Chief Risk Officer, Ceded Reinsurance
Crum & Forster Surplus & Specialty Lines
Most people I work with don’t know that prior to my insurance career, I was a professional golfer. It’s not the kind of thing that comes up in conversation. When it does come up, I often get asked what it was like to make the transition to insurance. Everyone in insurance has a different path and an interesting story on how they get started – my story is below.
I attended Georgetown University and graduated in 2004. During my four years there, I competed on the golf team and was fortunate enough to have some competitive success. So I turned pro, and started competing in professional tournaments on satellite tours around the country. There were some good results and some bad results – not enough good results to make a career out of it. At some point in 2007, I came to the realization that there were other opportunities in the world and it was time to try my hand at a new challenge.
A friend of a friend of a friend knew someone at GenRe and thought they seemed to lead a good life… so I went online and started sending out my not-very-good resume to any insurance or reinsurance carrier who had a job posting. I received a call from OdysseyRe about an underwriting trainee position. After interviewing, they made me an offer. The offer included a salary, health insurance, a 401K match, paid vacation days, ESPP, etc. Having not had any of these benefits, it felt like winning the lottery. I tried to play it cool and not accept immediately. After making Odyssey sweat it out for four minutes, I accepted the offer.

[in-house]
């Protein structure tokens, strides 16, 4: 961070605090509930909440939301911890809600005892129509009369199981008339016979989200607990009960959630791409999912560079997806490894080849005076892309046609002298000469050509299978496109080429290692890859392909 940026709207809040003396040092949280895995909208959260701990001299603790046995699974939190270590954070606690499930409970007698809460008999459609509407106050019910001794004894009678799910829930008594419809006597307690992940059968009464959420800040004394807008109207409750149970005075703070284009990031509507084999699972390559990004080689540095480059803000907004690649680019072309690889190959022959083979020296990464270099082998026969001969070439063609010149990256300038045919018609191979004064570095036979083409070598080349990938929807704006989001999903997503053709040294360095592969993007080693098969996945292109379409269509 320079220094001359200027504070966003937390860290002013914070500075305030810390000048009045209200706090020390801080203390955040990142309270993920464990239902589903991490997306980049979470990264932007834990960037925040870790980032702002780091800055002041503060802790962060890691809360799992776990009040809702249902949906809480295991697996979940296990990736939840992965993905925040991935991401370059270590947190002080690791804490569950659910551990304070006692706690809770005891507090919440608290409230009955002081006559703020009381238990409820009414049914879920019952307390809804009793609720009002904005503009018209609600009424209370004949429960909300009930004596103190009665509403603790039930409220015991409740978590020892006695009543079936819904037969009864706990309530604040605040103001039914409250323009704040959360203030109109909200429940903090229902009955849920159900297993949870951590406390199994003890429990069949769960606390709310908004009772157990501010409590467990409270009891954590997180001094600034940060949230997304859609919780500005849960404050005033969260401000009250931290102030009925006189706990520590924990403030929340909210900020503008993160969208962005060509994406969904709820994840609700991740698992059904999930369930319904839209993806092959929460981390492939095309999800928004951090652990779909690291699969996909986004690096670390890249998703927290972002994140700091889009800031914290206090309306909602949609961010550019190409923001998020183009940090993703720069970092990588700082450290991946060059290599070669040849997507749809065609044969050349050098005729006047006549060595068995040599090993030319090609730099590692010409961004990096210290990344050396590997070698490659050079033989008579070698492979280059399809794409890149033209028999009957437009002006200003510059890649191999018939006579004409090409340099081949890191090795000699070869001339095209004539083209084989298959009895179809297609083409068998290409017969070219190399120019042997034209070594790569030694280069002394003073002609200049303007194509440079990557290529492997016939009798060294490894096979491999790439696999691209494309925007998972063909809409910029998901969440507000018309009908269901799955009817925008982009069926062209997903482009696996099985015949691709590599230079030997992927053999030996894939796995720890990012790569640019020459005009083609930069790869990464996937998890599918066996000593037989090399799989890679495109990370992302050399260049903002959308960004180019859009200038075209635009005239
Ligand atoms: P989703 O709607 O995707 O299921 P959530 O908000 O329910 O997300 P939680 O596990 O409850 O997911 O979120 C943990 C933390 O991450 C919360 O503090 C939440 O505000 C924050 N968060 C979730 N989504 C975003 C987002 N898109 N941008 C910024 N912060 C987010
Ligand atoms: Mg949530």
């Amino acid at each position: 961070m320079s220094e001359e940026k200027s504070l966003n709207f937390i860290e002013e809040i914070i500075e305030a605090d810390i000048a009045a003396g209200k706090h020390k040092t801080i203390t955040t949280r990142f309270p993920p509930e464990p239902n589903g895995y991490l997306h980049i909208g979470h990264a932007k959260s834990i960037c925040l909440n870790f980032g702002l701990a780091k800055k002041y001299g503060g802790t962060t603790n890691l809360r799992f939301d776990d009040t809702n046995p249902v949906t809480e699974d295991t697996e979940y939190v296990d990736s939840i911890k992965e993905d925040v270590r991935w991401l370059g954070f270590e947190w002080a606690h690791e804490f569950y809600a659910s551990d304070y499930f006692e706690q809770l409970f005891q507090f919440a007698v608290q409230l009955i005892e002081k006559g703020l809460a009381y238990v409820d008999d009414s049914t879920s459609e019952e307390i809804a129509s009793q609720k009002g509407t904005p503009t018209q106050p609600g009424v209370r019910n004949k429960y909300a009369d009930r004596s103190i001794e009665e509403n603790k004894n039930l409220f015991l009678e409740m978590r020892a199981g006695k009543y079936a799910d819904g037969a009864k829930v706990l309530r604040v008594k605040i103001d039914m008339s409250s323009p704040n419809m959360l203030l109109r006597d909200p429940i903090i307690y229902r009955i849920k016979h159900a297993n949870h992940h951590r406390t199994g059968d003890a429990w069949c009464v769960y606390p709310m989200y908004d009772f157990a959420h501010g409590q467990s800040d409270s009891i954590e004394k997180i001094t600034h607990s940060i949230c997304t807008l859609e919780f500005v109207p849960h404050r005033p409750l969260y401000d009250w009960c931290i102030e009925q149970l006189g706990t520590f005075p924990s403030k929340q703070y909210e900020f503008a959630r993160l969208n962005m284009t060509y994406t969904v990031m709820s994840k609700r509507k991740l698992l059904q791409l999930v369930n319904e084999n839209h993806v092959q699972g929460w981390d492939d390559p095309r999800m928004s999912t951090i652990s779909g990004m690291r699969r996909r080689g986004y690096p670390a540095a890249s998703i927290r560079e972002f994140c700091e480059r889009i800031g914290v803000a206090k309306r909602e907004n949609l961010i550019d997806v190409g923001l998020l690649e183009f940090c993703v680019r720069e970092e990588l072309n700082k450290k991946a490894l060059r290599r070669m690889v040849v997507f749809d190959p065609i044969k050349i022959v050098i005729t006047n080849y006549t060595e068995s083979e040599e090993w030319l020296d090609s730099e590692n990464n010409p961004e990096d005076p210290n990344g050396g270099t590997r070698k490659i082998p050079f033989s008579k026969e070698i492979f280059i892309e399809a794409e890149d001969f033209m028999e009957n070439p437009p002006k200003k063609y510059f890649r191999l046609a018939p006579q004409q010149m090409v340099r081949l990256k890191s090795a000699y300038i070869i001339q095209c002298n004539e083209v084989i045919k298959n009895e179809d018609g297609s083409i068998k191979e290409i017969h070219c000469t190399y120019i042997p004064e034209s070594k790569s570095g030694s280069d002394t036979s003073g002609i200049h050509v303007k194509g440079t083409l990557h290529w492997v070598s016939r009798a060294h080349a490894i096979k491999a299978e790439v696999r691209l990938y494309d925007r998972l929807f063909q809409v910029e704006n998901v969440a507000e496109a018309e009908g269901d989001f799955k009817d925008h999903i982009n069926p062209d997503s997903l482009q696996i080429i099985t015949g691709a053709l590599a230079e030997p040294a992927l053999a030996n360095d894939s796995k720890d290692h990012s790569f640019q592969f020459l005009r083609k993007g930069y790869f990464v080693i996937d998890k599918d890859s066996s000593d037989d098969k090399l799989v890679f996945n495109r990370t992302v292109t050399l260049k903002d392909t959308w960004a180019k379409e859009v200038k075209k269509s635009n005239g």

Here is where some really great luck comes in to my career. I didn’t know OdysseyRe, insurance, reinsurance– I really didn’t know anything at all. Odyssey hired me into a small team of very talented treaty casualty underwriters and we all sat next to each other on an open floor. Tom Bredahl was my boss and I sat next to Tom, Steve Van de Graaf and Joe Lasicki – all excellent experienced underwriting minds. Every day they were discussing accounts and underwriting principles. I listened in on every conversation.
Coming in with no insurance experience, it wasn’t easy to see how I could contribute to this team. So I fell back on what had been keys for me with golf, the two things you can control – preparation and attitude. On the preparation side, there is some good academic content out there. The Institutes have various exams so I studied for the ARe and CPCU exams. That was a good foundation but that can only take you so far. So I went through old accounts that Odyssey had written, who were the key players, what went well and what went wrong. I asked as many questions as I could think of to the underwriting team. The actuarial team was also very gracious with their time teaching me the different methodologies they employed in their analyses. I wrote white papers on some of the specialty lines of business we reinsured to try to organize my research. Looking back, these papers were probably not very good but the process helped build my confidence as an underwriter and plausibly may have helped us avoid one or two bad decisions. Over time, I was fortunate enough to work with and learn from leaders outside of the treaty casualty department.